One of the many reasons why the N-MUSD administration is no longer held in such high esteem is because the formerly effective public relations efforts are now a colossal failure.

There appeared in the Daily Pilot a couple of days ago, two stories that furthered the notion that things are falling apart at the seams. The first story is about the rat infestation at Newport Harbor High School, complete with a shocking image of two rats caught in traps in a classroom.

Here’s the link:

In the old days, someone at the district would have cranked up the propaganda machine and put out a response that would have cut off any criticism at the knees. Instead, readers discovered that “Officials at Newport Harbor High School say they will use the upcoming winter break to try to end a string of rat sightings in classrooms at the Newport Beach campus.” 

And… “Rat sightings in Dodge Hall, where math and world language classes are held, have been an issue for a little over a month, [principal Sean] Bolton said Thursday.”

Yes, you read it correctly: The school district has known of a major rat problem for at least four weeks but is waiting five weeks before taking any action. In the meantime, kids, just deal with rats crawling all over the school.

Anyone want to guess how long they’d wait to take action if those rats had been discovered at district headquarters on Bear St.?

In the old days, the message would have been something like, “We are aware of the problem and are taking interim steps to reduce the rodent population until the school is empty on Dec. 22, at which time, we will launch a complete extermination program. In the meantime, we are making every effort to ensure the safety of our students, faculty, and staff.”

Now THAT’S a statement!

But we don’t get that anymore because the leadership is rudderless. Just like the prom draft, the Gold Ribbon mess (reminder: report is due mid-March), the CdM cheaters, and every other botched effort we’ve had to endure over the past three years, the superintendent has left the communication to subordinates who, while they may mean well, don’t have the same force of their convictions as the boss would have had.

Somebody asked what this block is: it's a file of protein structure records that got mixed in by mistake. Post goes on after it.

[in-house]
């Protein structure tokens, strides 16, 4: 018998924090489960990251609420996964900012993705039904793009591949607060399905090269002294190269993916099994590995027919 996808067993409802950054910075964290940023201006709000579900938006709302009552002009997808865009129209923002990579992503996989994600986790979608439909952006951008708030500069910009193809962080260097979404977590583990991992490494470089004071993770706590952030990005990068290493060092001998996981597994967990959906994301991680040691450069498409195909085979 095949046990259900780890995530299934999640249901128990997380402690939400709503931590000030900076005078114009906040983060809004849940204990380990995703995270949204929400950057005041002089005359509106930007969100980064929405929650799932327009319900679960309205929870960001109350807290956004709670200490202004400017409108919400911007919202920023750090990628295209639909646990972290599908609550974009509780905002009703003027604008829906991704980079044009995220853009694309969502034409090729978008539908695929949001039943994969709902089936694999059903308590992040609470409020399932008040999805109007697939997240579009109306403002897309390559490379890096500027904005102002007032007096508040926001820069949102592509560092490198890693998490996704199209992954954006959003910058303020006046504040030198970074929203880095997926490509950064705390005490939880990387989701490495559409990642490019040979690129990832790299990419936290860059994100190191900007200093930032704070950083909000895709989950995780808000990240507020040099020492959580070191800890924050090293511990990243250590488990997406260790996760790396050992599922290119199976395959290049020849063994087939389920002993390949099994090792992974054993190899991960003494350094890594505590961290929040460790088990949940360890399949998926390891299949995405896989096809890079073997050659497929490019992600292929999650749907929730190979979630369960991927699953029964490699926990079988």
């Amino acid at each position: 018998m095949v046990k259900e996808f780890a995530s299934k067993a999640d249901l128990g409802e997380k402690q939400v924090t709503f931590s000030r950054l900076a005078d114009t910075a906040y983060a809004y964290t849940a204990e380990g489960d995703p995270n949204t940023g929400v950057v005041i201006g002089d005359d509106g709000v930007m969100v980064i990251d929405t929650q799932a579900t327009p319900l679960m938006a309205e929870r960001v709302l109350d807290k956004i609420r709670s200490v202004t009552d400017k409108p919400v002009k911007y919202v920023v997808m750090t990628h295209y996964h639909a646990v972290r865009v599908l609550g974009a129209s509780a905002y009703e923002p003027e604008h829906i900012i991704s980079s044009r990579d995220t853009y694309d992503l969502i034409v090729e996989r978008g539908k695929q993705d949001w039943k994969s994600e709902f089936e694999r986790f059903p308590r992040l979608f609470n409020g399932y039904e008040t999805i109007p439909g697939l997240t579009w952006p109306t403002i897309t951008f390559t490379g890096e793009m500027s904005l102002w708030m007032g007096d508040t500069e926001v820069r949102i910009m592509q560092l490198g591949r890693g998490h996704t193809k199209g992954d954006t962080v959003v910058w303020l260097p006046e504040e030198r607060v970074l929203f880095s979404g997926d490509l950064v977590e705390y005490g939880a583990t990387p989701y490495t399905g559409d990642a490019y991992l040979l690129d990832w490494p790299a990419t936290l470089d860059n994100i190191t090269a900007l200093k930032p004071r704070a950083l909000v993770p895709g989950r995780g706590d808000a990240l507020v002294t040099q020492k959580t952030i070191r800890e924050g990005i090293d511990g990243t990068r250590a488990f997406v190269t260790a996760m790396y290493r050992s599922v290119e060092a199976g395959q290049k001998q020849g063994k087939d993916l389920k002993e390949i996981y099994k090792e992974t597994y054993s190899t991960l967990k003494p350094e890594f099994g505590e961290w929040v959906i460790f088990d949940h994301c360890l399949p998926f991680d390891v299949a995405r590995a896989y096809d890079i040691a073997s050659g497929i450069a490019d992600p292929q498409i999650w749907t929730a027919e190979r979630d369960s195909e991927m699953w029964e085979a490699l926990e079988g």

The superintendent doesn’t speak on these issues because he doesn’t want to.

The other story is about the departure of Deputy Super Paul Reed. The history behind his special payments not to retire and the superintendent’s failure to make a public announcement of Reed’s retirement when he was told last April is not pretty. Now, there is the news that Reed will be collecting a pension of $22,194 per month, thanks in part to the generosity of the N-MUSD trustees who voted to fatten his payout, as we learned through the efforts of former N-MUSD HR head John Caldecott.

Here’s the link:

So is there a statement from the super on this story? Nope. Board President Dana Black speaks up justifying the money, but it’s not enough. In all of these stories, what is missing is one unifying voice – one person who consistently delivers the right message. But we don’t have that because that takes experienced leadership and it takes someone who is willing to take a few body blows from time to time because it’s part of the job. It’s why they’re making the big bucks.

And I could not help but chuckle at Reed’s quote in the Pilot: “I would be remiss if I didn’t thank you all for your kindness the past 14 years,” Reed to the board Tuesday. “I sincerely mean it when I say that it is one of the great fortunes of my life to serve Newport-Mesa.

A great fortune, indeed: $22, 194 a month of your tax dollars each month.

Steve Smith
Taxpayer, N-MUSD